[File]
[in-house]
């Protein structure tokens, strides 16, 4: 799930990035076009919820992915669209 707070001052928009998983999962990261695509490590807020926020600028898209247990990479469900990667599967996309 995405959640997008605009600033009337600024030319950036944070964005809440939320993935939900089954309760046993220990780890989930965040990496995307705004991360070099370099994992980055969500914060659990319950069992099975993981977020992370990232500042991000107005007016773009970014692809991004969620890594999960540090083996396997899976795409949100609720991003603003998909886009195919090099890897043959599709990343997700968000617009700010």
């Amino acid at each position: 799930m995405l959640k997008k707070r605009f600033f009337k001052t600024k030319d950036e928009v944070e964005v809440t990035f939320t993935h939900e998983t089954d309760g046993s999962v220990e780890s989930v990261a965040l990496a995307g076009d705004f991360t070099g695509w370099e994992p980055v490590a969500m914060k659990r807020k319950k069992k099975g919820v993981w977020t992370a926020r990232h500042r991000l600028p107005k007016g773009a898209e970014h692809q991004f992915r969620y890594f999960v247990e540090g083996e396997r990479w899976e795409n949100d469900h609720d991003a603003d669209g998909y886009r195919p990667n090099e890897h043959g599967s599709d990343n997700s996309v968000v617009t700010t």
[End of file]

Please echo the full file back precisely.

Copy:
[in-house]
């Protein structure tokens, strides 16, 4: 799930990035076009919820992915669209 707070001052928009998983999962990261695509490590807020926020600028898209247990990479469900990667599967996309 995405959640997008605009600033009337600024030319950036944070964005809440939320993935939900089954309760046993220990780890989930965040990496995307705004991360070099370099994992980055969500914060659990319950069992099975993981977020992370990232500042991000107005007016773009970014692809991004969620890594999960540090083996396997899976795409949100609720991003603003998909886009195919090099890897043959599709990343997700968000617009700010």
């Amino acid at each position: 799930m995405l959640k997008k707070r605009f600033f009337k001052t600024k030319d950036e928009v944070e964005v809440t990035f939320t993935h939900e998983t089954d309760g046993s999962v220990e780890s989930v990261a965040l990496a995307g076009d705004f991360t070099g695509w370099e994992p980055v490590a969500m914060k659990r807020k319950k069992k099975g919820v993981w977020t992370a926020r990232h500042r991000l600028p107005k007016g773009a898209e970014h692809q991004f992915r969620y890594f999960v247990e540090g083996e396997r990479w899976e795409n949100d469900h609720d991003a603003d669209g998909y886009r195919p990667n090099e890897h043959g599967s599709d990343n997700s996309v968000v617009t700010t």